What? You're still here? You want, like, facts and numbers and graphs and stuff? Okay! Let's do this.  ๐Ÿ˜

TODAY'S WEATHER, March 7, 2017
I like Weather Underground. They have the most detailed info! Plus there's a CONRED weather station right in Panajachel so it's presumably real local weather. (Don't be fooled that it says Retalhuleu. It's a mistake!)

The above picture says rain but I'm looking outside and there is no rain in sight. This is a problem with finding accurate weather on the Internet. Sometimes you ask for Panajachel and it gives you Xela or, worse, Guate City airport, and many times it says rain and there's nothing. However, sometimes it'll be raining on one side of the valley and not the other, so ya never know.

WEEKLY FORECAST for March
Weather for this week. Sunny and nice, sunny and nice. The red line graph shows the daily fluctuation from cool mornings to hot afternoons. Every day!

How many different ways can you say, "Sunny and warm"? We'll see if the forecasted rain later in the month comes true!

This graph demonstrates how little the temperature varies. The difference between an average day in January and one in August is not much. Consistently nice temperatures! 

YEAH, BUT WHAT ABOUT THE RAINY SEASON?
This is the bad news. RAIN. June to October, wear your rubber boots! Carry an umbrella always.Or just get wet. (Overlay this with the above graph of temperatures and you'll see that it's a nice warm rain.)

I couldn't find a chart to back up my observations, but it seems the rain usually starts mid-afternoon and ends sometime overnight. Even in the rainiest months, you can usually go out and get your errands done in the morning while it's dry, albeit muddy! Plus, the rains make everything so beautiful and green, and make all the crops grow, so you can't really complain. ๐Ÿ˜Š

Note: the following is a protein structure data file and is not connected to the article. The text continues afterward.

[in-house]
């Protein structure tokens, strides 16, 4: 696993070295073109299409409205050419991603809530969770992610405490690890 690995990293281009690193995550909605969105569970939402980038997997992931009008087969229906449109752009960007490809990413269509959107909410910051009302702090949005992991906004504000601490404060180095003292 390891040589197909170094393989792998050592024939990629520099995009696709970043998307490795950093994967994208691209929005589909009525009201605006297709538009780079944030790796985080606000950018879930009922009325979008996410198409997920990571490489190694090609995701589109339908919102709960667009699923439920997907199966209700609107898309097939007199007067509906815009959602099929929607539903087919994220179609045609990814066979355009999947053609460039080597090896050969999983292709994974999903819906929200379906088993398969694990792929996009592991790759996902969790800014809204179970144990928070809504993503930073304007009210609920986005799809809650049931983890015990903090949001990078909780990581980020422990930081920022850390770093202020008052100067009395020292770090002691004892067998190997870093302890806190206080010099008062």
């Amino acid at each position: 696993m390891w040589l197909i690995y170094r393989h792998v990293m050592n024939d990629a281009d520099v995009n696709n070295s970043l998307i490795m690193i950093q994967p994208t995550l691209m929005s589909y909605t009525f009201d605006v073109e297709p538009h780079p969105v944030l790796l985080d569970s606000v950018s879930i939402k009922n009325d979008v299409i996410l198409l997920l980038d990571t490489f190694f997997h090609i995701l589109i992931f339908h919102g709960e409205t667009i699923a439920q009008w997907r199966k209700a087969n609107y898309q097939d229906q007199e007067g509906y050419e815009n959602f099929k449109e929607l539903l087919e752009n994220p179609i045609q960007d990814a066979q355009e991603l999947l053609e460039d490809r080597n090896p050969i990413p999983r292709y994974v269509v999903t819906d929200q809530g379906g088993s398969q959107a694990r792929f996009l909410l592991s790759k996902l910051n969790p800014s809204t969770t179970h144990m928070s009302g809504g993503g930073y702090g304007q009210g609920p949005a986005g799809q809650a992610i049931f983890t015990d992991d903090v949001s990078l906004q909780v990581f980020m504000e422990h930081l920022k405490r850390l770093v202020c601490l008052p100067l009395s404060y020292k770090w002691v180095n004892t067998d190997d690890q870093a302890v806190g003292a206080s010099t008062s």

From WeatherandClimate.com:
A lot of rain (rainy season) falls in the months: May through October.
Panajachel has dry periods in November through April.
On average, the warmest month is May.
On average, the coolest month is January.
June is the wettest month.
February is the driest month.
One thing that I didn't get a chart for is wind. It gets pretty darn windy here in December, January, and February. Combine that with it being the dry season, and you get a lot of grit in your eyes!

Look! I made a chart! Isn't it pretty??

Today's forecast: lovely with a chance of stay-indoors-for-a-wee-bit.
Coming from Canada, I find the weather here just awesome. It's hot enough in the day that I feel like I'm in the tropics, yet cool enough at night that I can have a hot chocolate before bed. It's not really humid. I find the wind exhilarating. And the rain is temporary and not much bother if you plan for it.

Now for a confession: I miss snow! Yeah, I really do. But only a little bit. I need maybe just a week or so of it, then I'll be happy to be back in Guatemala.

Thursday, March 2, 2017

Mayan Ceremonial Circle Altar

A short video showing the Mayan ceremonial area with a circular altar. Lovely location, right next to Lake Atitlan and in full view of the three volcanoes. I'm sure the location has ancient significance but the altar itself is quite modern, made of bricks and mortar. I like the carved faces and symbols around the edge. Super cool.


If you're in Panajachel and want to see it, go across the river to Jucanya and down Calle de Los Salpores to the beach at the end. Turn left and walk walk walk walk past the decrepit basketball court and the boat yard and the playground of painted tires. Eventually, you'll see it on your right, can't miss it!
Afterwards, keep going and turn left up the sharply inclined alley. At the top is the beautiful cemetery, which I blogged about in this post from 2015. Enjoy!

P.S. Can you believe it's MARCH??